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4.5 out of 5 stars
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4.5 out of 5 stars
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on 22 November 2005
I think the Banks books have now got past the stage where you can say such and such a book is "better" or not. They deserve to be taken as a whole - in my opinion, as one of the great series of all detective fiction. Banks has grown, aged and become more serious and more complicated - and so have the puzzles he is faced with. I would recommend new readers not to start with this book - if you have the time, go back to the beginning with Gallows View and proceed from there. The plotting and characterisation in these books seem to me to outrank Ian Rankin and P.D.James - often claimed as reference points - and are well in advance of any other British writer within my experience. The only similarly compelling series I can think of is being produced by Michael Connelly with the Bosch canon, also highly recommended.
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on 29 April 2005
First of all I should like to warn prospective readers of this fine book that you should read some of his earlier books first because this novel will spoil the plots...
I really like the Banks books but this is rather naughty of Mr Robinson to be so indulgent with his other books. Not all of us read these books in the order they were published.
So I warn you read these two first:
Dead Right
and
A Dedicated Man
A couple of other points... it is getting a little tiresome having detectives whose family and friends are the subject of the crime.
This book deals with some pretty horrendous subjects so it is not for the squeamish. OK Banks has had some real baddies to deal with but this one is especially nasty.
Finally, why oh why have they not made Banks novels into TV dramas?
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And a very strange affair it is too. DCI Alan Banks gets home to find a message from his brother, Roy, saying that he must speak to him on a matter of life or death. The fact that Roy has phoned is strange enough because the brothers haven't ever seen eye to eye about anything but even stranger is the fact that he sounds frightened out of his wits. As Banks is on holiday he decides to travel down to London when he can't get through to Roy on the phone and find out what's going on. Then a young woman's body is found shot dead in her car on a country road with Banks' name and address in her pocket.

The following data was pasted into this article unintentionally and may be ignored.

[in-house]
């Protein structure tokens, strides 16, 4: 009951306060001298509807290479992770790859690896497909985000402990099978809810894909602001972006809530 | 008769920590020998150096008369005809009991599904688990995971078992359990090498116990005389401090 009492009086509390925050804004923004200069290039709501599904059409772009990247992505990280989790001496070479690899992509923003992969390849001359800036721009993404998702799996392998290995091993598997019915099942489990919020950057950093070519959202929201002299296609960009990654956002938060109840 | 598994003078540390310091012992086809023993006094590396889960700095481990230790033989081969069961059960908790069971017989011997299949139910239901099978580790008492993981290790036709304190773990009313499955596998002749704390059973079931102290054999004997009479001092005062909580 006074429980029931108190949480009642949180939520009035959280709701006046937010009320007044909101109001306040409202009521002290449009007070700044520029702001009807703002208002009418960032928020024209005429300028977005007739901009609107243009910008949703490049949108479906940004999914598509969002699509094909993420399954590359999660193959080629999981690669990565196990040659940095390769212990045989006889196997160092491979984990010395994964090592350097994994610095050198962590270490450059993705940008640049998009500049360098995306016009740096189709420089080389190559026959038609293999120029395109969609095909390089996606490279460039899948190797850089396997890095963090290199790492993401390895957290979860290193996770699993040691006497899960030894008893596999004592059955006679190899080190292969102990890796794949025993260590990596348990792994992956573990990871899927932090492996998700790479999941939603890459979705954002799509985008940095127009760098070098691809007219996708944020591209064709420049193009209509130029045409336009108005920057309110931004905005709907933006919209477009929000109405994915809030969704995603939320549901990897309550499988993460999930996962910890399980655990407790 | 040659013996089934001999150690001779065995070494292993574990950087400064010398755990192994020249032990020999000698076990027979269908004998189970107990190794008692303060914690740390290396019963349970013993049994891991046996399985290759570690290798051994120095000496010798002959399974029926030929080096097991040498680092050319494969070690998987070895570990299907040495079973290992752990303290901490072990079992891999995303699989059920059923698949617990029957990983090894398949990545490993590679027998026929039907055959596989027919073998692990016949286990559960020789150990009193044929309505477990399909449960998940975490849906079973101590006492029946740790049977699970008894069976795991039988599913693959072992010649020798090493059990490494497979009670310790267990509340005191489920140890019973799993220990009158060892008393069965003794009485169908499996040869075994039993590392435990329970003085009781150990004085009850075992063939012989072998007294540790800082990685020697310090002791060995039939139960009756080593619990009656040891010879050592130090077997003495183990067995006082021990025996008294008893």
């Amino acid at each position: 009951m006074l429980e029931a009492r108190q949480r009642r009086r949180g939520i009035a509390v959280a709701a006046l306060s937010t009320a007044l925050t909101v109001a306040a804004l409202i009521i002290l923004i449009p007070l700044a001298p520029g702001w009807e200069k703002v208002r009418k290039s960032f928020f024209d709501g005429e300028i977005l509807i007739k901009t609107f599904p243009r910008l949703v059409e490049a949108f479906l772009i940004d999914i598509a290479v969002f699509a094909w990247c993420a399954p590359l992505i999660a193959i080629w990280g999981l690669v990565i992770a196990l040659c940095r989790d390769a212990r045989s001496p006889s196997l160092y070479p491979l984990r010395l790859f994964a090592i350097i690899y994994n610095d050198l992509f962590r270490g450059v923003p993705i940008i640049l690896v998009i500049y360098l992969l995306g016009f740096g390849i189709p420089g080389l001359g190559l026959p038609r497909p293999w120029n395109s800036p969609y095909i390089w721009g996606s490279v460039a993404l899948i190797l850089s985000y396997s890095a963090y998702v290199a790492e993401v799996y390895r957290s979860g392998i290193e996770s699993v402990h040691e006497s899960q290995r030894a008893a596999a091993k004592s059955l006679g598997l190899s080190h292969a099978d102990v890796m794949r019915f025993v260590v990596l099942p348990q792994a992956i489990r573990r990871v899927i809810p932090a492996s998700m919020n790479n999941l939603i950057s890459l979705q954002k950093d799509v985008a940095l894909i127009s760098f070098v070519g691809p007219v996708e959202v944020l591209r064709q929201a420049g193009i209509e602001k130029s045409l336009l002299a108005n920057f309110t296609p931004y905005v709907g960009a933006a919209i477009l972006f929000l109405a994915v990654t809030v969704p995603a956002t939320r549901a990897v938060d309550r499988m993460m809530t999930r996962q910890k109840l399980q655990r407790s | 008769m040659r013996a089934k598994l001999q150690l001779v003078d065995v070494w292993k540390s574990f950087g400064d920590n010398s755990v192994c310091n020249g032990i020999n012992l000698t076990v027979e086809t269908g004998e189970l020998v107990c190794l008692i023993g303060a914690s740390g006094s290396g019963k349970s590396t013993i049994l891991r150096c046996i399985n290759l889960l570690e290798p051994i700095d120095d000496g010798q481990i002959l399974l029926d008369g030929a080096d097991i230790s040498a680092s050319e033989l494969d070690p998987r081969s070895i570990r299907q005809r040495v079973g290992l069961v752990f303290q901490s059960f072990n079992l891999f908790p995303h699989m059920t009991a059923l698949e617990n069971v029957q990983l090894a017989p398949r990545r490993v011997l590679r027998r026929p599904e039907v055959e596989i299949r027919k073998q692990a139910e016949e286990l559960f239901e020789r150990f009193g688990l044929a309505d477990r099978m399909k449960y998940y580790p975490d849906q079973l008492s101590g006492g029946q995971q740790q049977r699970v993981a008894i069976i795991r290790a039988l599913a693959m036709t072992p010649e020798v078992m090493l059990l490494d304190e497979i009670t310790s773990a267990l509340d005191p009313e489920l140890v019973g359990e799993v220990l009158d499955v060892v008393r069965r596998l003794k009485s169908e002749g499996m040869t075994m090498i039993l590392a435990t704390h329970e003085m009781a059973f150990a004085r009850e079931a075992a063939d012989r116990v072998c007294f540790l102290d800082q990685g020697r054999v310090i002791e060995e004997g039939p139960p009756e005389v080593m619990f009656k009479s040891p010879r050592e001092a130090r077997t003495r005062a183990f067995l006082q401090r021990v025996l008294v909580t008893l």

What follows is a frightening and complex trail of evil which covers many of the usual crimes together with a few you might not have thought of. I found it compelling and disturbing reading with some very plausible villains who will stop at nothing to get what they want. The book also raises some interesting and thought provoking questions about family loyalty and how far you can and should extend it. It presents some difficult problems for Banks himself when he is not really in a fit state to deal with them as he is still struggling with the aftermath of losing his home and all his possessions and almost his life when his home was burned down at the end of the previous book in the series.

Well written and complex with believable and likeable characters and some interesting motivations. The books in the series can be read in any order but it is interesting to see how Banks himself develops over the course of the books.
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on 21 June 2005
I have read all Inspector Banks books and I was truly afraid Peter Robinson had lost the "touch" with his last book, "Playing With Fire", witch I consider not to be one of his best. However, with "Strange Affair" he is back again better than ever and I will rate it among his best three along with "Past Reason Hated" and "Aftermath". The story is gripping and the theme is up to date. Once started I could not put the book down and finished it the same day - A real page turner!
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VINE VOICEon 18 August 2006
I've read a number of Peter Robinson books, and enjoy them as relaxation if finding them a little bit lightweight. In Strange Affair however, a story about Inspector Banks and his family - with the plot revolving around the disappearance of his brother - leads to deeper development of his character and I found it much more satisfying as a result.